That’s not all they do, though. Six days a week, from 6:30 a.m. until 9 p.m., the men dedicate themselves to helping others and sharing the message of their faith. Their day begins with a two-hour gospel study. The rest of it is spent teaching people, meeting people interested in hearing about the Mormon faith and putting informational cards out at area businesses, and once a week they volunteer at the Red Cross service warehouse.

Mondays are dedicated to doing laundry, food shopping, checking e-mails and recreation.

While they are on their mission, Leder and Osborn do not watch television or listen to pop culture music — only the religious variety.

“It really helps you to see what's more important,” Osborn says. “Back home, I'd watch TV and be with friends all the time. Out here you don't know anyone.”

Although both of them will remain in New York for two years, they will cover many locations -- missionaries are reassigned to a different area every six weeks to six months.

“We talk to people from the roughest parts of the city to the richest areas,” Leder says. “The bottom line is, we’re all children of our heavenly father, and we all need spiritual guidance regardless of our living situations.”

Earlier in the day, before heading out, the two missionaries made a house call to Arlene Combs. Bedridden, she’s been diagnosed with terminal cancer and has been given about two years to live. Although she’s not a member of the Church of Jesus Christ of Latter-day Saints, she welcomes the missionaries into her home. A friend directed Osborn and Leder to her, and they’ve gone to visit her several times.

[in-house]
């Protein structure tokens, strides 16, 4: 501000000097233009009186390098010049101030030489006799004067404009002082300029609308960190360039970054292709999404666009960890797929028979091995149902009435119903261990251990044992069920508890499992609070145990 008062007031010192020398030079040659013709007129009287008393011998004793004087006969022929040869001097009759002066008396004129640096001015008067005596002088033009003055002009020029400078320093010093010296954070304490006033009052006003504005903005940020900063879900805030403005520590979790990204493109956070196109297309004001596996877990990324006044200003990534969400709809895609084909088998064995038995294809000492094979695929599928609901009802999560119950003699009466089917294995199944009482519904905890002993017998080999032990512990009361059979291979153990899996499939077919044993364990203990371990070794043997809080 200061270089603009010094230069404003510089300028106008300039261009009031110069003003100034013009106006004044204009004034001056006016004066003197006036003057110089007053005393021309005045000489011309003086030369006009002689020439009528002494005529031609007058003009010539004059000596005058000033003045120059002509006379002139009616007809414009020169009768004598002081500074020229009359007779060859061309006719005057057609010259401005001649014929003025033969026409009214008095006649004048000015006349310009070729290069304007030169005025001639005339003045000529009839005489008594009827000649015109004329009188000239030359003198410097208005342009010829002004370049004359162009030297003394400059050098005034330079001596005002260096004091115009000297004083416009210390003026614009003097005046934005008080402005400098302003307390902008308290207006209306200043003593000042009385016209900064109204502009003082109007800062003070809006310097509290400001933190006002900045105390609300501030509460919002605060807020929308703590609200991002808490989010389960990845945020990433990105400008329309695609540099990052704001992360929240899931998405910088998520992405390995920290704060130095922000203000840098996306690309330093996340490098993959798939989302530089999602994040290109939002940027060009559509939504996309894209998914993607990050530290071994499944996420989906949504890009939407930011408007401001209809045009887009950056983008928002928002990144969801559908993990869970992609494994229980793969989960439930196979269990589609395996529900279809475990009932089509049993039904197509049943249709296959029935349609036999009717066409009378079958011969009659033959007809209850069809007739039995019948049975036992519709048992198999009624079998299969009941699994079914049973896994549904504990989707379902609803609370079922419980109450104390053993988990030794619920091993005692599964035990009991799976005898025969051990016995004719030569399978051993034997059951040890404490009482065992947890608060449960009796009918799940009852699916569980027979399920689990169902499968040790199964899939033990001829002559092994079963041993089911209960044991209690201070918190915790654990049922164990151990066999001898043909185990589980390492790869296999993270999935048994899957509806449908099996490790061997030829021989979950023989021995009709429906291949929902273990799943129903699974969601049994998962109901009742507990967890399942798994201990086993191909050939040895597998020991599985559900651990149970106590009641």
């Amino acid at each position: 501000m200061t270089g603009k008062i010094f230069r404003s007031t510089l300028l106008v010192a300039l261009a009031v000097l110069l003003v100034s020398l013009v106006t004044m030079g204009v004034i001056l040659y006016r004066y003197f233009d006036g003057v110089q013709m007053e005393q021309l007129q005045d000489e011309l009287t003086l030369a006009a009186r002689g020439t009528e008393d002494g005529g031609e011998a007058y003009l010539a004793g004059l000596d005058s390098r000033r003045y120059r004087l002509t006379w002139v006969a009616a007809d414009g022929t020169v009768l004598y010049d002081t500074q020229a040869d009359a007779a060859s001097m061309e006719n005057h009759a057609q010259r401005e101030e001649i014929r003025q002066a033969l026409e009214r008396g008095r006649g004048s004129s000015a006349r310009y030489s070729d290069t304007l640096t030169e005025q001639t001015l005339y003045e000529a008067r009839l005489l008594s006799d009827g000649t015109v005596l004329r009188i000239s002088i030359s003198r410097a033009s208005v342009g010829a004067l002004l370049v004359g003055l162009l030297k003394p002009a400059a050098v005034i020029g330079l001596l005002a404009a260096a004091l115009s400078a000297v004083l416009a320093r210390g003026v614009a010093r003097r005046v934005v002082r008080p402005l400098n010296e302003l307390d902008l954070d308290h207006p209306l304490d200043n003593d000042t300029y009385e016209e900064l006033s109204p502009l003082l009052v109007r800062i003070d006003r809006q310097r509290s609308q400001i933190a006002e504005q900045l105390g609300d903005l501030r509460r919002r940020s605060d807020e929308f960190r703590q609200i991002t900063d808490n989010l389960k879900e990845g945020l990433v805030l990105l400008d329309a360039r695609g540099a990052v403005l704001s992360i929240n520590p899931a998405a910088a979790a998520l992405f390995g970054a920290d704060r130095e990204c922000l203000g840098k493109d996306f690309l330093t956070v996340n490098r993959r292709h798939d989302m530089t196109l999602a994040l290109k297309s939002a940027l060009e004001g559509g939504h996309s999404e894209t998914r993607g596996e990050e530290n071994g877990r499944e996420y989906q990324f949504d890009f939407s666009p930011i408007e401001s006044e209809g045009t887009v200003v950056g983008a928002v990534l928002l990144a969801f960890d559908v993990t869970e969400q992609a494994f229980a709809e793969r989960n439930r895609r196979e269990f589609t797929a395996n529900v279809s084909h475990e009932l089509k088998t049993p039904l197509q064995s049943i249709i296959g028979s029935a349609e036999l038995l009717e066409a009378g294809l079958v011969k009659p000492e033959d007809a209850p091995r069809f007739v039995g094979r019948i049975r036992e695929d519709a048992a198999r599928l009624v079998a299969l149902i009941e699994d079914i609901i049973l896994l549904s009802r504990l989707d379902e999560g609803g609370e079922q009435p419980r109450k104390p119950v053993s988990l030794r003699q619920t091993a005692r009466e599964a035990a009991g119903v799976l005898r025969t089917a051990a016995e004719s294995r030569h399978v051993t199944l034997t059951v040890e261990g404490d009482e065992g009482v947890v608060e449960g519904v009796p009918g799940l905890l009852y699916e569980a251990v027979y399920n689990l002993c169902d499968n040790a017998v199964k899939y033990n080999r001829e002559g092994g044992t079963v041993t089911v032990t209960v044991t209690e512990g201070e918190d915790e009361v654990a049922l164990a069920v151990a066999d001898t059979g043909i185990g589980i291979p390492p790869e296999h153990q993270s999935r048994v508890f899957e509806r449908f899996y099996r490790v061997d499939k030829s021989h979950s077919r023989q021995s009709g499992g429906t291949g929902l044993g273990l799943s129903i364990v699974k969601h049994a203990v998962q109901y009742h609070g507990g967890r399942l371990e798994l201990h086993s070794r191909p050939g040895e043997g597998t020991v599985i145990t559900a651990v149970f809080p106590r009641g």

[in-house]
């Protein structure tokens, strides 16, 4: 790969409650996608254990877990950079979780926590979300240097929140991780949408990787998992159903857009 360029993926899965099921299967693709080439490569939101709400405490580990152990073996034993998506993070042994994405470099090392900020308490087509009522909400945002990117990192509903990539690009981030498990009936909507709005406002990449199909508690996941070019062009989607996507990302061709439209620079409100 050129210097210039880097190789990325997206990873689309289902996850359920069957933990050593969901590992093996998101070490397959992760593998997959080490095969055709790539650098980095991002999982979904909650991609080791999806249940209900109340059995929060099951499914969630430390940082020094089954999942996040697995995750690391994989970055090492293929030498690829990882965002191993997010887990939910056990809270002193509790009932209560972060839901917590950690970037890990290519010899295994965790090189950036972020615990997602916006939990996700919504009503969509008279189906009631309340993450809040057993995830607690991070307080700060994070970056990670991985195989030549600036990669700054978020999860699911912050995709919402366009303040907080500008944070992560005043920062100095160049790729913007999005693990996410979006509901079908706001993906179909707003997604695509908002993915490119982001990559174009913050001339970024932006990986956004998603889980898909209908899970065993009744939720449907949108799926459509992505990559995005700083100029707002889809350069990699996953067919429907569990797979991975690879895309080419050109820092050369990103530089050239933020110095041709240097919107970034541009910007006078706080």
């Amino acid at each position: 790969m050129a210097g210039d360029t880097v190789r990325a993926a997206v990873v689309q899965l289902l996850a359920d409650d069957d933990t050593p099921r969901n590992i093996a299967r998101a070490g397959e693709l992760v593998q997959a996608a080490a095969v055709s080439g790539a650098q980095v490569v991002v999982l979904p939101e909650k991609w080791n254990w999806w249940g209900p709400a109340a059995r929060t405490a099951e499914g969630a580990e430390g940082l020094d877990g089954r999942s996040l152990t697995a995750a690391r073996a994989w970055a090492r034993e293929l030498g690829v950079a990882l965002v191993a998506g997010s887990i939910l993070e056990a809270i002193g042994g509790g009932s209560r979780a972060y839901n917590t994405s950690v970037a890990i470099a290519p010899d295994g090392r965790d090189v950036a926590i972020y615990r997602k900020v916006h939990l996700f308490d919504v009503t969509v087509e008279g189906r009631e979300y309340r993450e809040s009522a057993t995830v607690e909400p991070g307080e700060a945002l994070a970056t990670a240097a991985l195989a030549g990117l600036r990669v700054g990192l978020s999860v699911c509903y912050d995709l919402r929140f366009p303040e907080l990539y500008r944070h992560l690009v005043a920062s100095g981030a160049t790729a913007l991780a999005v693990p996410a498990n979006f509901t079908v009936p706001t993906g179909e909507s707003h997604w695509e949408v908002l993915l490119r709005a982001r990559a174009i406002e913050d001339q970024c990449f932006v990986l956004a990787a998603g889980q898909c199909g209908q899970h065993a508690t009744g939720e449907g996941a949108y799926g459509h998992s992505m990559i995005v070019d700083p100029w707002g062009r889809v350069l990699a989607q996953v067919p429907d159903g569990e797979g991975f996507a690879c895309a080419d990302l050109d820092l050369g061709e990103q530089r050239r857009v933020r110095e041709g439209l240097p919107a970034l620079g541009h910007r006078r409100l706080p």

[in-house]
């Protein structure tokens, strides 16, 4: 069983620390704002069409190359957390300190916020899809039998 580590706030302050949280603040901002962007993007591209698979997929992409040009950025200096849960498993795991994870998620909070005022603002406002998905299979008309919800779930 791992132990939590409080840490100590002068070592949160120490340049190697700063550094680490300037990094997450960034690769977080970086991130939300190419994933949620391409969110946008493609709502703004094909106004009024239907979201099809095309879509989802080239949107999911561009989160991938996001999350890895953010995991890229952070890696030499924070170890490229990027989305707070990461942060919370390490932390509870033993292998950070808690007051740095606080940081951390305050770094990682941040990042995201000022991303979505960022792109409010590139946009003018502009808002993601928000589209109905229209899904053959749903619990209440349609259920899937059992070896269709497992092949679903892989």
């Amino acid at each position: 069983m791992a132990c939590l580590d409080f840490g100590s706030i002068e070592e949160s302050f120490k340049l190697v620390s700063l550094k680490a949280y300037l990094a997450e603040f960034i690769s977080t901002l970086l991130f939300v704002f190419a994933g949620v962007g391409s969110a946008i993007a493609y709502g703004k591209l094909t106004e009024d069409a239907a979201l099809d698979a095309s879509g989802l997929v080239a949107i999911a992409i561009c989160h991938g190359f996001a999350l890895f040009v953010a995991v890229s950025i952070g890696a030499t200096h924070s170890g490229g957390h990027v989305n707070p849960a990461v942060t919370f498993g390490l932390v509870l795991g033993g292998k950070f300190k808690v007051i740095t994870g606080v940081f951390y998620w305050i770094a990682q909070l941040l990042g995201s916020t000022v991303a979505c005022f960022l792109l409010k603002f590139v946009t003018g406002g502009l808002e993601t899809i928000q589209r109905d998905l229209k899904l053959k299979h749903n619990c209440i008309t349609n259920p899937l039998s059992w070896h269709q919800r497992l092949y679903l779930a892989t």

Sometimes they talk to Combs alone, other times members of her family gather around and listen as Leder, Osborn and Combs discuss the Mormon faith, read from the Book of Mormon, and pray together over the loud hum of the medical equipment attached to Combs’ bed.

“God speaks to us through these prophets and through these inspired men who give us instructions on how God wants us to live so that we can prepare ourselves to live with him someday again,” Osborn says. “Jesus Christ himself was one of the greatest symbols of God's love. That he sent his only son to Earth to pay for our sins is a marvelous gift and one of the greatest loves.”

Combs speaks, though it is muffled by the tubes in her nose that help her with her breathing.

“I've been thinking about that a lot,” she says.

Before departing, Leder and Osborn leave Combs with a video she saw on television about the church, and Osborn promises to call one of Combs' relatives and ask them to read to her from the Book of Mormon. She tells them she wants to read it, but she is physically unable to on her own.